2 The woman said to the serpent, “We may eat fruit from the trees in the garden. 3 But God did say, ‘You must not eat the fruit from the tree in the middle of the garden. Do not even touch it. If you do, you will die.’ ”
4 “You will certainly not die,” the serpent said to the woman. 5 “God knows that when you eat fruit from that tree, you will know things you have never known before. Like God, you will be able to tell the difference between good and evil.”
6 The woman saw that the tree’s fruit was good to eat and pleasing to look at. She also saw that it would make a person wise. So she took some of the fruit and ate it. She also gave some to her husband, who was with her. And he ate it.”
What was Eve after? Wisdom. It was only her and Adam there at the time so who was she trying to impress with wisdom?
Consider the Israelites throughout their 40 years of wilderness wandering. What are some of the things that tempted them? Hunger, thirst, idolatry, worry, fear, distrust in God. All these things are driven by selfishness.
John Owen also had this to say about temptation: “Temptation is like a knife, that may either cut the meat or the throat of a man; it may be his food or his poison; his exercise or his destruction.”
That’s the problem with temptation, isn’t it? We can’t always predict the consequences of giving in to those temptations. Adam and Eve could not have possibly understood the ramifications of eating one small fruit. And yet, look at the world around us.
Sometimes what seems to be insignificant and trivial can actually cause a chain reaction that we never saw coming. A great example is King David and Bathsheba. He sees her bathing and is tempted. (Lust) He sends for her. He sleeps with her. (Adultery) She becomes pregnant with his child. He tries to fix it by having her husband, Uriah, return from the war. (Manipulation) When that plan failed, King David gave orders to put Uriah at the front of the battle line so that the potential for Uriah to be killed was great. And he was. (Murder) King David then took the widow Bathsheba as one of his wives to make him seem like a caring king. (Lying) Because of his of giving in to temptations, the child Bathsheba was carrying died. (Death) In just a few moves, King David goes from a lustful thought to the death of his child.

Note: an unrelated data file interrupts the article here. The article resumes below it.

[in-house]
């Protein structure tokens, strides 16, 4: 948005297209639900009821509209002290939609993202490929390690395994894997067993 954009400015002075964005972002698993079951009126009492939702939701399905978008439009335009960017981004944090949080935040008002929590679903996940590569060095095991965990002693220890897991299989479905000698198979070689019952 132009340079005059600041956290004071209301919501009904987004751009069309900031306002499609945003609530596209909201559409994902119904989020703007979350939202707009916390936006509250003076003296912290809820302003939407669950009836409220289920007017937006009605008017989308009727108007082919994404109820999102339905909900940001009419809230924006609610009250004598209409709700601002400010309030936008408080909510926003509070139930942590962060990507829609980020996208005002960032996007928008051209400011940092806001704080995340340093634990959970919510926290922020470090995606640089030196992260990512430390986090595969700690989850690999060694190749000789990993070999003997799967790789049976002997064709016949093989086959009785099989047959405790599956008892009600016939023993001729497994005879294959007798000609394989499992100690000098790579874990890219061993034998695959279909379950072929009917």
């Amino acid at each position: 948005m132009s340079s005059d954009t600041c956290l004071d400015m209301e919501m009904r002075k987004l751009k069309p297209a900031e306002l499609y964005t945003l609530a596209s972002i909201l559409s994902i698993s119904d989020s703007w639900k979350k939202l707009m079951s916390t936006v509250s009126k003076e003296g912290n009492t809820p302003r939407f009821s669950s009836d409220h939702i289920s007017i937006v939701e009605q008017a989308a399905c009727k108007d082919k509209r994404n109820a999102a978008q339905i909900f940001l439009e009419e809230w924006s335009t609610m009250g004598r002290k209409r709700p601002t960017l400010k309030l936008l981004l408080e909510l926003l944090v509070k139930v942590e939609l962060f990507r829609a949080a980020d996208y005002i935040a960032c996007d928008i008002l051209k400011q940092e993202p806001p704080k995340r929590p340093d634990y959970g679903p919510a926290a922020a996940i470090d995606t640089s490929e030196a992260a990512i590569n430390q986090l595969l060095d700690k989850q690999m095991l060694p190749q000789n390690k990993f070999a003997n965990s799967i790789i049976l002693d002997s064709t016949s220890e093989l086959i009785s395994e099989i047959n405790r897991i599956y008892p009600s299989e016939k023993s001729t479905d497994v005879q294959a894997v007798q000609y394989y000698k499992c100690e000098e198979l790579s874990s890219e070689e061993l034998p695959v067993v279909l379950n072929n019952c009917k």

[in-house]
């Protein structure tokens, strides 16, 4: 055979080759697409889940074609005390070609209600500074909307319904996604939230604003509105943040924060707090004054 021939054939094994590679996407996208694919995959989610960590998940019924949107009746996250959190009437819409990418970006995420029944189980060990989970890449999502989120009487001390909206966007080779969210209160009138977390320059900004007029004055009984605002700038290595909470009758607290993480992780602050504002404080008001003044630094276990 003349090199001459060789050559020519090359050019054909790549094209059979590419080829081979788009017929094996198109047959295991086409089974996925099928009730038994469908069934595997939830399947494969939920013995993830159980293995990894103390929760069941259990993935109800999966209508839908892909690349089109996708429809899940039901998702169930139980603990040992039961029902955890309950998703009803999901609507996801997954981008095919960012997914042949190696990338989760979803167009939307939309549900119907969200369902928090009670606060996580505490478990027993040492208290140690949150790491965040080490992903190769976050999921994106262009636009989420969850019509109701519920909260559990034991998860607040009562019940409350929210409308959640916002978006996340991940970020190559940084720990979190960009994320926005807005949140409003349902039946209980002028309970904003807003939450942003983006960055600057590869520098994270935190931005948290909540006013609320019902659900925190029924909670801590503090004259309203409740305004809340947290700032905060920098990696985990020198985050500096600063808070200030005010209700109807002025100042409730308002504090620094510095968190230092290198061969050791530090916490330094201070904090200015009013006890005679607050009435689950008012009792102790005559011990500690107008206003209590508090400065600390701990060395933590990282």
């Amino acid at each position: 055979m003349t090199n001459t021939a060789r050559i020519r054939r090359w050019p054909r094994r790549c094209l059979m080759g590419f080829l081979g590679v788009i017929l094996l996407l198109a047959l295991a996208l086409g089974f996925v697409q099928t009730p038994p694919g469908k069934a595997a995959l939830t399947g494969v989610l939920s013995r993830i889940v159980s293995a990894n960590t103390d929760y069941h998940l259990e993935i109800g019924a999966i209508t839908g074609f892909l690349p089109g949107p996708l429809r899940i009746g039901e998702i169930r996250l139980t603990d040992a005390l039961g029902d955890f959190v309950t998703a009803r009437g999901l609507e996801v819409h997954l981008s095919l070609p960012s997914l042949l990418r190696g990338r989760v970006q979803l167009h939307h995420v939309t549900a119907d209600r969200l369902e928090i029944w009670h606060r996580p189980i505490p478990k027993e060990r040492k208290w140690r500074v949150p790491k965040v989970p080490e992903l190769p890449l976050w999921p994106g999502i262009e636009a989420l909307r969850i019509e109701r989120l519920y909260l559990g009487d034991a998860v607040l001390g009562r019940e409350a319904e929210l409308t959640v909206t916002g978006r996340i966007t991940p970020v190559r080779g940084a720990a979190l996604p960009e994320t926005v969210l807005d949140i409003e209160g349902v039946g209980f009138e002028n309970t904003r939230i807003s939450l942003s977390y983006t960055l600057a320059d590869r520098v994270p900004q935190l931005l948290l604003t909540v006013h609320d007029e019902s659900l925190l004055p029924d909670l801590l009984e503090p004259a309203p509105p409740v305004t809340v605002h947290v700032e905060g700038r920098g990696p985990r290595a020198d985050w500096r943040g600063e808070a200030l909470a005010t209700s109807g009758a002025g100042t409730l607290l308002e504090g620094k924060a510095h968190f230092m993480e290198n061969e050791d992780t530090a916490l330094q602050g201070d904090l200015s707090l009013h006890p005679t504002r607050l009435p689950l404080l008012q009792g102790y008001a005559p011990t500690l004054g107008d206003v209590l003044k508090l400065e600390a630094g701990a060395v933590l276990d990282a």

Do we take temptations seriously? Do we understand how even the most innocuous temptation can lead us down a path we are not meant to travel?
Back in 1974, an animal activist by the name of Temple Grandin came up with a more peaceful and calm way of leading cattle to the slaughterhouse. Prior to this, cattle were rounded up and herded into a large mass. They would be hit and prodded to keep them grouped. Often the cattle would demonstrate great resistance and would show fear and hesitancy. Temple Grandin came up with the serpentine ramp. “Temple designed the ramp so that it prevents cattle from being scared by the workers or the abattoir up ahead; semicircular turns take advantage of the movement cattle naturally make in groups.” [ii]
I had to look up the word “abattoir”. It means “slaughterhouse”.
They found that by using the serpentine ramp, the cattle were much calmer and more peaceful, and more willing to walk themselves to the slaughterhouse.
It’s no coincidence in my mind that the ramp is described as serpentine which means it’s formed like a snake or a serpent. The devil, who first tempted man while in the form of a snake, uses this same serpentine ramp to entice us to walk ourselves right into temptation. We oftentimes give in to temptations willingly and unscared not realizing where our actions are leading us and the consequences that are sure to come.
But why does Satan spend so much time tempting God’s children?
Even if you’re like me, and don’t know much about sports, there is one thing we all seem to understand about team sports. Whether it’s football, soccer, baseball, or basketball, the goal is to score more points than the other team. All the players on one team are to work together to not only score points for their team but also to prevent the other team from scoring.